Words from Dic(tionary)
Allotment: (n) the specified amount of something allocated to a person
Sometimes it’s not that words are bad. It’s just the company they keep.
I remember when I was in school. We had a principal and a vice principal, and I discovered after a while that the job of the vice principal was to wander the halls and tell the students why certain things couldn’t be bought for the school. It was because there was no allotment in the budget.
Yes, he was there to douse all hope for improvement, blessing or pleasure.
Somewhere along the line, good news has to be brought to human beings or we become old way too soon and cranky without needing to manifest such a negative emotion.
I know there are people who make their living teaching others how to budget money. Actually, there are famous public speakers and motivational authors who travel the country, instructing in financial solvency and ways to make sure that you don’t “live beyond your means.”
It’s difficult to find fault with them, but in some ways, I still do.
Because the thing I know above all else is that coming out in the black at the end of the month can often be a reflection on your mood. The amount of pain, struggle, scrimping and self-righteous hoarding often done to achieve a balanced budget is certainly admirable, but not very pleasurable.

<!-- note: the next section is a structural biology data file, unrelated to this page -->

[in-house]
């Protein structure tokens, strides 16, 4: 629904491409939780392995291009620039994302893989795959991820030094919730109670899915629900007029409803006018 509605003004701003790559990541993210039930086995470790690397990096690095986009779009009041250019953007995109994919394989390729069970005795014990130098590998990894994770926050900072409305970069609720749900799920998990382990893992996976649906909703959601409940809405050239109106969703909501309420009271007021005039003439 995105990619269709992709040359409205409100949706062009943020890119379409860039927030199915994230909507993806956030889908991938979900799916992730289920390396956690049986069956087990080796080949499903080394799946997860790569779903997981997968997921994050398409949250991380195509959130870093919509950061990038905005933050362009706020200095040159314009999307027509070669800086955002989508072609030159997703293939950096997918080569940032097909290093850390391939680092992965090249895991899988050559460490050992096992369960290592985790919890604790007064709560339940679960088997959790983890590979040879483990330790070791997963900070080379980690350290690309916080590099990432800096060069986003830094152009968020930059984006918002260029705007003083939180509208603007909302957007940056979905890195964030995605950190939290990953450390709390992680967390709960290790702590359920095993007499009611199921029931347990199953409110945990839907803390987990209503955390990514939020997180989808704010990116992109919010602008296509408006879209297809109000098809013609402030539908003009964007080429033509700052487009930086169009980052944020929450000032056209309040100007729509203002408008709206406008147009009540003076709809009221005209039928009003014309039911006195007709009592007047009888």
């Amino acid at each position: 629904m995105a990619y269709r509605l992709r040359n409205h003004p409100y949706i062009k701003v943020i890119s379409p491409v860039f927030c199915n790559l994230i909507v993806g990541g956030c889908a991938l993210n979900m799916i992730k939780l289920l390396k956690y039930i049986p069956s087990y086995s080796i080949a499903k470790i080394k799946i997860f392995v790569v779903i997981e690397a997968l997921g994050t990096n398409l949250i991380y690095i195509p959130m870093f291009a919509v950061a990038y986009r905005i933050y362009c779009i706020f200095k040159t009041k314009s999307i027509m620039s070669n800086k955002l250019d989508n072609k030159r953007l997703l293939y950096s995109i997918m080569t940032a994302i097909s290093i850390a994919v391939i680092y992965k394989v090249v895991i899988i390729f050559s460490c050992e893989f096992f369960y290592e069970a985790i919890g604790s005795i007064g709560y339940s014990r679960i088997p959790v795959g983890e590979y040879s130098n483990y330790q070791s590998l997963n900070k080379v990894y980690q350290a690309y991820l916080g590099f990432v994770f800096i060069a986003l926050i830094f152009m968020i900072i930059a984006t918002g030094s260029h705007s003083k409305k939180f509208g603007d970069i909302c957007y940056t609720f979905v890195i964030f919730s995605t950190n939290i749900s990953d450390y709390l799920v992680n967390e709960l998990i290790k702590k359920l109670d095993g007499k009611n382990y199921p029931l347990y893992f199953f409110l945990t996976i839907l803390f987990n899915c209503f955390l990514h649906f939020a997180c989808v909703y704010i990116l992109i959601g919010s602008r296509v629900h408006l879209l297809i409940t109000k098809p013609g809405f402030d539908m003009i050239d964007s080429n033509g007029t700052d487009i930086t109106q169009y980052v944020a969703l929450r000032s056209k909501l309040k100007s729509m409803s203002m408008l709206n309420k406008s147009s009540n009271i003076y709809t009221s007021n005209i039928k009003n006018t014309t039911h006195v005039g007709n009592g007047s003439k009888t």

Sometimes you have to step out of the “allotment” and go with the moment’s sensation of celebrating the goodness of life. I know it’s irresponsible. I know it’s the kind of thing that maybe our ancestors would have frowned upon, but I occasionally find out that there isn’t an actual allotment for anything of value, yet value is still required.
And if faith is the substance of things hoped for and the evidence of things not seen, then to believe that we cannot launch out in faith without peering at it in our wallets may be against the whole concept in the first place.
Sometimes what we need, require and dream is more important than making all the aspects of our lives add up.
- I know it’s risky.
- I know I’ve been foolish and ended up looking fool-hardy.
But life is more than allotments. It’s reaching the last breath of your time on the planet … and smiling because you did it well.